When the Galaxy S9 was announced earlier this year, Samsung said that it expected the new flagship to outperform the Galaxy S8. Reports to the contrary soon started trickling in. They claimed that the Galaxy S9 sales were slow. Customers in Samsung’s home country of South Korea were said to be particularly uninterested as the Galaxy S9 and Galaxy S9+ reportedly hit record lows.
A recent report claimed that it’s the first time in the history of the Galaxy S series that Q2 sales are lower than Q1. All market reports pointed to an acute underperformance by the flagship duo. Some have even claimed that it’s Samsung’s worst-selling Galaxy S flagship since the Galaxy S3 which came out in 2012.
Samsung had hinted at this much in its earnings guidance for Q2 2018. The company released its full earnings for the quarter today and confirmed that the Galaxy S9 sales have been below expectations.
Galaxy S9 sales
Samsung’s earnings for the second quarter of this year are down 4 percent compared to a year earlier. The company blamed this on multiple factors including “slow sales of the Galaxy S9.” It mentions the stagnant high-end smartphone market as one of the reasons for the underperformance of this year’s flagship.
Samsung doesn’t reveal sales numbers for its smartphones in the earnings reports. It does mention that aside from the overall sluggish smartphone market, increased competition is also the cause of its smartphone shipments and revenues declining quarter-over-quarter. It mentions the slow sales of the flagship duo once again in addition to the phasing out of older low-end models for the decline in revenues.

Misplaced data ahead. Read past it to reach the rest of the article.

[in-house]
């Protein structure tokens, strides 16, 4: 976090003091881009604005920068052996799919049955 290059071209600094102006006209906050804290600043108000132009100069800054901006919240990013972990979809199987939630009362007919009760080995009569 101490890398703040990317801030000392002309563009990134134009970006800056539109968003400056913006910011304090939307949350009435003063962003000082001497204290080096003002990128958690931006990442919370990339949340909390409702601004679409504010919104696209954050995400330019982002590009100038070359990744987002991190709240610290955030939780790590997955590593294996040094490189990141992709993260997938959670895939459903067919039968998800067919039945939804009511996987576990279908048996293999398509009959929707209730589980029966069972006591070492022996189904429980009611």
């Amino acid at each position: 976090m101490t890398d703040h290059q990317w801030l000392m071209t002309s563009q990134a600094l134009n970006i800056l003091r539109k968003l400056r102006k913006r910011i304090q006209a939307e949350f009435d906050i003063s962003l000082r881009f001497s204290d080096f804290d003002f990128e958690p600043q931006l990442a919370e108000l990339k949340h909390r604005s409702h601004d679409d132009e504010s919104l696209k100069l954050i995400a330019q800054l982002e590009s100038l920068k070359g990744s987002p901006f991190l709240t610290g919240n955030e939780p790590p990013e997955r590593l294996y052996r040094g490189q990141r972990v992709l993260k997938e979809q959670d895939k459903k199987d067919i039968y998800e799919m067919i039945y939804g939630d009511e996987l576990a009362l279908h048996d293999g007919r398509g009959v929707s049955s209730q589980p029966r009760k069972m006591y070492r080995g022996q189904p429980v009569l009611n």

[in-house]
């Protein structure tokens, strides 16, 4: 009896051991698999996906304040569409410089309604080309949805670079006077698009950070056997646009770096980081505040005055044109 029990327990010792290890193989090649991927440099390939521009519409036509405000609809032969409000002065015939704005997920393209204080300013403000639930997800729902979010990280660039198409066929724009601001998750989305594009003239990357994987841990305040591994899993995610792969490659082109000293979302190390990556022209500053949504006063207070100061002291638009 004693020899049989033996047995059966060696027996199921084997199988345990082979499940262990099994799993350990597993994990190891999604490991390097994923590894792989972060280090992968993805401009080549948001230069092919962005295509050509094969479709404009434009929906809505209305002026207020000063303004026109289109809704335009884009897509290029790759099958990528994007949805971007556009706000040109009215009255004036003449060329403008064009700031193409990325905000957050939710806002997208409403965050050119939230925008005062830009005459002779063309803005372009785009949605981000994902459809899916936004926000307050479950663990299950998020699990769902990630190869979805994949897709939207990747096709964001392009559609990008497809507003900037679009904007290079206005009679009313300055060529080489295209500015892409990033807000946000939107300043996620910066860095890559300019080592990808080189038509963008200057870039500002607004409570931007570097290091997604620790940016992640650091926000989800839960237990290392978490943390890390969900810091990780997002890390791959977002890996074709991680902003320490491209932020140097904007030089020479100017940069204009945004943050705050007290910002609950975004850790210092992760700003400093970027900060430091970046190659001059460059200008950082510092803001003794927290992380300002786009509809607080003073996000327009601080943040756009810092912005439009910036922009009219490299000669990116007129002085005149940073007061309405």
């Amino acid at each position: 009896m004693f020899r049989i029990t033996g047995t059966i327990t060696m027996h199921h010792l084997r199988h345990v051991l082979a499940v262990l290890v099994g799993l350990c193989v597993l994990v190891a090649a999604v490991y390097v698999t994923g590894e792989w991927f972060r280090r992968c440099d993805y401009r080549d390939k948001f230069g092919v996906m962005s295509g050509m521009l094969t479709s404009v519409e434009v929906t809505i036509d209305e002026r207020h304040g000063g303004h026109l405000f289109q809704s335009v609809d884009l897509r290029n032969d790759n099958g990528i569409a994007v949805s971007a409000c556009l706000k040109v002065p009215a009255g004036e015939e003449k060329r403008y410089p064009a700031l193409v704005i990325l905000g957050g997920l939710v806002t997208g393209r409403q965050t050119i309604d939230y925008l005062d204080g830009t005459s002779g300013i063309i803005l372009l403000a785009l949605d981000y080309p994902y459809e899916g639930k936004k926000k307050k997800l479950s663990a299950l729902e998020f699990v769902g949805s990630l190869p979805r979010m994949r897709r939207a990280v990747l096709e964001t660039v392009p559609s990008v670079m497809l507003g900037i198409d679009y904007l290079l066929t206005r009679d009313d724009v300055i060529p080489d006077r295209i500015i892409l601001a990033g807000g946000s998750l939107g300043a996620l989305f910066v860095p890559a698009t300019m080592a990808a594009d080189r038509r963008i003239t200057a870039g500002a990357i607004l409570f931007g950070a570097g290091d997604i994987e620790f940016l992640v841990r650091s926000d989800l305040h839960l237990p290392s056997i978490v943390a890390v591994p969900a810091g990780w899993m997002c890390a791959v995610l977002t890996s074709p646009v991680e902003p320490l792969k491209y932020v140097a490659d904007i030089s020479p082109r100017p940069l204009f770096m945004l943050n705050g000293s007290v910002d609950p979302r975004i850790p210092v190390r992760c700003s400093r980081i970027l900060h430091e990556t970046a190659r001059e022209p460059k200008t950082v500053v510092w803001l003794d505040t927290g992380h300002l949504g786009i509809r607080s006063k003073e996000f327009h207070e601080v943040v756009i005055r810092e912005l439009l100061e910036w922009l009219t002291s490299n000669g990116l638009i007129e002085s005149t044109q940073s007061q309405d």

The company’s mobile division posted 24 trillion won or $21.4 billion in revenue for the quarter with an operating profit of 2.67 trillion won or $2.38 billion. It’s a considerable decline from the 30.1 trillion won or $27 billion in revenue and the 7.59 trillion won or $6.8 billion in profit that the division posted during the same period last year. The Galaxy S8 was actually the world’s best-selling Android smartphone in Q2 last year.
One of the reasons why customers haven’t been that interested in the new flagship duo is that they’re not significantly different from their predecessors. Many customers who purchased the Galaxy S8 saw little reason to upgrade and with competition in the high-end segment heating up, it’s evident that the Galaxy S9 has been unable to generate the kind of response that Samsung was hoping for.